Defense Distributed‘s Ghost Gunner desktop CNC machine has been turning 80% AR-15 lowers into functional receivers for years. Now, it’s ready to sink its teeth into 80% pistol frames — 1911s, GLOCKs, specifically, with more to come. TTAG stopped by DD’s Austin HQ to get the lowdown from Cody Wilson, who pioneered open source software and hardware for making your own firearms at home.
In the video above, Robert and Cody chat about pistol lowers, Defense Distributed’s mission, their struggles with The Man, and more. Then we hit the range with the first two Ghost Gunner pistols ever made for a quick function check. Spoiler alert: they ran flawlessly.
A quick Cliff’s Notes on 80% receivers: a receiver is the part of a firearm considered by the government to be the actual, regulated “firearm” part; usually the frame or the component in which the trigger parts go. But an 80% receiver is no more than 80% complete. Because of its unfinished state, it is not considered a firearm and is no more regulated than a figureless lump of metal.
This unregulated lump of metal can ship straight to you, of course. As personal firearms manufacturing has never been illegal in the U.S. and has few if any restrictions in nearly all states — no serialization or registration is needed except in, naturally, California — you can turn that 80% lump into a functional receiver. Then assemble it into a functional gun. An off-the-books, untraceable “Ghost Gun,” that is.
Lots of people people finish 80% receivers now using hand tools or drill presses. Results vary based on their skill, patience, and equipment. If attacking a would-be rifle or pistol frame with a drill isn’t your speed, Defense Distributed’s Ghost Gunner, a tabletop CNC mill, will do the job with professional-level precision.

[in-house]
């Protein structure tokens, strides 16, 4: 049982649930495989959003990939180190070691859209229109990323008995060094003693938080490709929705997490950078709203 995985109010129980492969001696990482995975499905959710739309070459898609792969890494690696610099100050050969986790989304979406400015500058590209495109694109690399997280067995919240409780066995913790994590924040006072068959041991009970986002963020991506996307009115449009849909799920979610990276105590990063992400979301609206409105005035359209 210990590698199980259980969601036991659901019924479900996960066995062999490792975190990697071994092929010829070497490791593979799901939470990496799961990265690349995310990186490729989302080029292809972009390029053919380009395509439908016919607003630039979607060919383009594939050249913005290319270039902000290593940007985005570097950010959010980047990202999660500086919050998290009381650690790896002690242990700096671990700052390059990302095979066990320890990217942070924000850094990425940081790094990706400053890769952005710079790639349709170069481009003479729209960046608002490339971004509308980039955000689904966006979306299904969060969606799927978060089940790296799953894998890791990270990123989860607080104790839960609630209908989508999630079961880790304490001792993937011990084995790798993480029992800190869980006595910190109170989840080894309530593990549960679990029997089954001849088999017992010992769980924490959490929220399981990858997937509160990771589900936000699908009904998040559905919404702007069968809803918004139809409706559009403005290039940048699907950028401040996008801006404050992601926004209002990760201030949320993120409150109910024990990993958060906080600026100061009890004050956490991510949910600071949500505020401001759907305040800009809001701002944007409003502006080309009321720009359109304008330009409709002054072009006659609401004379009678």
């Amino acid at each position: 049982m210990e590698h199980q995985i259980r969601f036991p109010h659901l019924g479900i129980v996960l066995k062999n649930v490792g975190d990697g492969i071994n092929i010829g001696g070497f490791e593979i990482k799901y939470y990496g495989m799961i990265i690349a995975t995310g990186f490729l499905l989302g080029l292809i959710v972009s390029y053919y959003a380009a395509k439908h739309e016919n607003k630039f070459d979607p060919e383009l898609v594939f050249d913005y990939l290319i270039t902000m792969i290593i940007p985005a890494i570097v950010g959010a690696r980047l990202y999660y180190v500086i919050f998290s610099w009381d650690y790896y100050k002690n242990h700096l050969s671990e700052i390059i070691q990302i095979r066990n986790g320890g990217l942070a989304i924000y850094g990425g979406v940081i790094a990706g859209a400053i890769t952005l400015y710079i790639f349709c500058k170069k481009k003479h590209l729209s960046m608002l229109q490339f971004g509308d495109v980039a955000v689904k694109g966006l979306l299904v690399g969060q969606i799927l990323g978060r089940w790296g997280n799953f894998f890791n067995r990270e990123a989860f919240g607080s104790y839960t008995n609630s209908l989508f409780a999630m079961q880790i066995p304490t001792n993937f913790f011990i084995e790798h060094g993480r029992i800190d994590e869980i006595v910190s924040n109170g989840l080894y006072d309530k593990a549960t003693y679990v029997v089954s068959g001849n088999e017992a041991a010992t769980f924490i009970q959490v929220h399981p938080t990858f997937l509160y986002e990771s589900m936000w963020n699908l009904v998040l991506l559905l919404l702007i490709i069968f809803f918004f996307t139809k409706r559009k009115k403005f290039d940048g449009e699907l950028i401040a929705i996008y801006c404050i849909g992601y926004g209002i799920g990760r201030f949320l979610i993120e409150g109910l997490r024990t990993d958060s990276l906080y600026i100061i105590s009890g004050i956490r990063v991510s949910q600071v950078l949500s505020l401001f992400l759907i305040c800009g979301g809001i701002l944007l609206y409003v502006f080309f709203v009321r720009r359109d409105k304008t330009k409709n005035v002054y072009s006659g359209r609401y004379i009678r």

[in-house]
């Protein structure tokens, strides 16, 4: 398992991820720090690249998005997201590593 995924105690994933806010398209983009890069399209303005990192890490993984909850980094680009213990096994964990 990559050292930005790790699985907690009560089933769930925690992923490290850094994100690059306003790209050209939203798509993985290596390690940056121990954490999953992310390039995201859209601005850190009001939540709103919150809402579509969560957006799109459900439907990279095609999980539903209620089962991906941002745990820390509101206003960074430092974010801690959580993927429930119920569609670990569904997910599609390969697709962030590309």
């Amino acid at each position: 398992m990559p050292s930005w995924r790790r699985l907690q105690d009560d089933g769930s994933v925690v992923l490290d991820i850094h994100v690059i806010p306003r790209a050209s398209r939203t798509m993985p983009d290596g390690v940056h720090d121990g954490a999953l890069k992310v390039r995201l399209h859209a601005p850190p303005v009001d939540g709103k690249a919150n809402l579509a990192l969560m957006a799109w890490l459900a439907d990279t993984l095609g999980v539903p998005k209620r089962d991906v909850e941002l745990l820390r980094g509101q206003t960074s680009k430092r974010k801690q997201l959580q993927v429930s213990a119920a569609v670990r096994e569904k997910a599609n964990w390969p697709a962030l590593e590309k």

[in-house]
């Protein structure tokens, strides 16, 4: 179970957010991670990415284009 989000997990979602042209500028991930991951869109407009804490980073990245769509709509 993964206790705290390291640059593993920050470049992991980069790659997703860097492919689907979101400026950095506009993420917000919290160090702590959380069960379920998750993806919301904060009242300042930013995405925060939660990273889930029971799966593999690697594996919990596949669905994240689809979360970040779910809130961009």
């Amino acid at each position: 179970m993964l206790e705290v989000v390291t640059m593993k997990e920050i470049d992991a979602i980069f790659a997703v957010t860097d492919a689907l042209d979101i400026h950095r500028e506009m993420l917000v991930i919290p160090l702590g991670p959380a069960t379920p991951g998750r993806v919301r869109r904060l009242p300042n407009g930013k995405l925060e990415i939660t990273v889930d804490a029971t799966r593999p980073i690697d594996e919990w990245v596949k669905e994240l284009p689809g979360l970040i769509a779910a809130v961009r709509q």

Once your 80% frame is machined into a 100%-complete receiver, you can hit up a shop like Brownells for every other part needed to assemble it into a functional firearm. All of those parts can be ordered online and will ship straight to your door.
This is the first completed 1911 frame — it began life as a Stealth Arms 80% receiver — to come from a Ghost Gunner. We fired 58 rounds of mixed ammo — including steel-cased ammo — through it at the range and it ran perfectly. In fact, it was smoothly fitted and felt extremely well-sorted.
Some slide-to-frame fitting work is expected. We asked Cody if they were cutting the frame rails slimmer than usual so just about any slide would plop right on the frame and run fine, but, no, Defense Distributed doesn’t make maracas. Apparently the rails are cut so a gun will function without hand fitting but will be a bit snug. That means it will probably function best with some lapping compound to perfect the slide-to-frame clearances.
On the not-a-GLOCK side of the house, just drop the parts into the completed frame and hit the range…no fitting work needed. The factory GLOCK 19 slide on this factory parts-filled Polymer 80 frame ran like a champ. I even shot the thing suppressed with a Lone Wolf barrel, and it never hiccuped.
The ergonomics and feel of the Polymer 80 frame put GLOCK to shame, frankly. From the texturing to the shape to the severely undercut trigger guard and the high beavertail, it simply feels awesome.
That’s what we call a Texas glamour shot.